/nov 7, 2022

Here's Why Manual Penetration Testing is Great

By Elisa Velarde

When it comes to protecting software, don’t count on automated testing to find all the vulnerabilities in your code. Here’s why manual penetration testing is more essential (and more accessible) than one might think. 

Humans find vulnerable vectors automation can’t.  

While it’s not breaking news that any mature DevSecOps programs should include automating application analysis into the software development lifecycle, there is no silver bullet for ensuring the security posture of the entire attack surface. Stopping attackers from gaining access to sensitive information requires a well-rounded program that covers the software development lifecycle from end to end - from static code testing, testing third-party libraries, to dynamic analysis and manual penetration testing. Organizations that want to keep their software as secure as possible can’t afford to leave any stone unturned.  

Manual penetration testing or “pen testing” has long been the great revealer of both successes and shortcomings when it comes to attack surface security. In our 12th State of the Software Security Report, Veracode found that 62% of CWEs discovered during a Manual Penetration test could not be found through an automated scan. Manual pen testing is multi-faceted by design, covering infrastructure, applications, and APIs. A good pen tester can leverage logic flaws and access controls to follow leads and find unique ways to exploit weaknesses. The underlying ethos of any good pen tester is to “think like an attacker”. Attackers are persistent, curious, determined and not satisfied until they get what they’re after. They are looking for opportunity in context. They are looking for application and logic flaws that machines and AI miss.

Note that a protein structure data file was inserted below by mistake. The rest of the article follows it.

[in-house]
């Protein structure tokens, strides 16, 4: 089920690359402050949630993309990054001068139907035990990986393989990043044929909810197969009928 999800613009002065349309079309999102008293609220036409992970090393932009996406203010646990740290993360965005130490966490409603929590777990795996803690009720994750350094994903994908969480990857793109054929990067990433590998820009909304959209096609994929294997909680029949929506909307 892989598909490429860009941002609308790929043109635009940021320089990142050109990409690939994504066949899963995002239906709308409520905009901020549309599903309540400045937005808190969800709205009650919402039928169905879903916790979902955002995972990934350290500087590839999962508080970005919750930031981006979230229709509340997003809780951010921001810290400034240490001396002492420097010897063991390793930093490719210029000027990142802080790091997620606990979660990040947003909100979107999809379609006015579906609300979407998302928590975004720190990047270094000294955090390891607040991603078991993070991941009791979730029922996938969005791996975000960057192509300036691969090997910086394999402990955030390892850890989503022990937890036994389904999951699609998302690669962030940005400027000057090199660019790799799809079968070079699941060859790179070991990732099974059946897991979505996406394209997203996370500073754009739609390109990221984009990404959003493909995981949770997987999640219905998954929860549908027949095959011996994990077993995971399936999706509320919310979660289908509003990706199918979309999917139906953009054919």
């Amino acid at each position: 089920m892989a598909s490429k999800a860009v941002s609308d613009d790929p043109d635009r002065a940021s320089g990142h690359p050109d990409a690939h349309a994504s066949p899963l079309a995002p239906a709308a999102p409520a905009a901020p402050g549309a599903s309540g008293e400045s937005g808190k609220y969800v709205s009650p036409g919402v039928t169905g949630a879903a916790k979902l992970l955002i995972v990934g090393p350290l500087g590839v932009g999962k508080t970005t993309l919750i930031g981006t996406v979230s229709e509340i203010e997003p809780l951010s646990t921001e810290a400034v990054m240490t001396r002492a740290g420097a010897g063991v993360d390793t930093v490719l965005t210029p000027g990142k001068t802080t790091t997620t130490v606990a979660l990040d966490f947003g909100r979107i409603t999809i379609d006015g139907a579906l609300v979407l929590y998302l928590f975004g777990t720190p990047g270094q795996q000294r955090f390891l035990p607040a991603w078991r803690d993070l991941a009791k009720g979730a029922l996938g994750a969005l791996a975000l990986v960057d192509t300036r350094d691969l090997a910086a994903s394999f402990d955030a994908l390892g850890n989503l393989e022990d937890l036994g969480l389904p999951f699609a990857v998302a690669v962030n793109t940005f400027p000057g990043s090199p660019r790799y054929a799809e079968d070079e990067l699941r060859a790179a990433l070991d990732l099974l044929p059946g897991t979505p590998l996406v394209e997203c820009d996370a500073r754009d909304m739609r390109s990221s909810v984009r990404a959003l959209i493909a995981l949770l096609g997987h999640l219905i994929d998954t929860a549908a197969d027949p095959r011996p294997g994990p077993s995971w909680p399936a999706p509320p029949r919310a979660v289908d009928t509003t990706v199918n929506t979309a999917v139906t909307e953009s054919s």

Many regulatory requirements such as PCI DSS, HIPAA, GLBA, FISMA, and NERC CIP, understand the importance of manual pen testing and require at least annual penetration testing to reach compliance. However, cost and a lack of understanding of pen testing’s true benefit beyond compliance confounds the effort for teams to test more frequently. Add in other complications, like ad hoc procurement, scheduling issues, and scoping from scratch for each test, and it’s often hard for security teams to justify more than an annual effort.  

The myth of “automated” penetration testing. 

Scanning tools, even the best of them, aren’t curious – at least not in the way humans are. To get around the complications of performing more frequent manual penetration tests, organizations have resorted to using shortcuts like automated tools to reduce the human time required for the test. While there are advantages to this, like cost reduction and speed, there is a significant downside.  

Using a finite set of automated scan results as a starting point for a manual pen test means that a pen tester is likely to look ONLY where there appear to be “critical” or “high” severity issues found in scan results, and not take in the broader ecosystem and what might be leveraged by a bad actor.  If the pen test is merely a deeper dive of a set of scan results, the core benefit of the pen test is lost.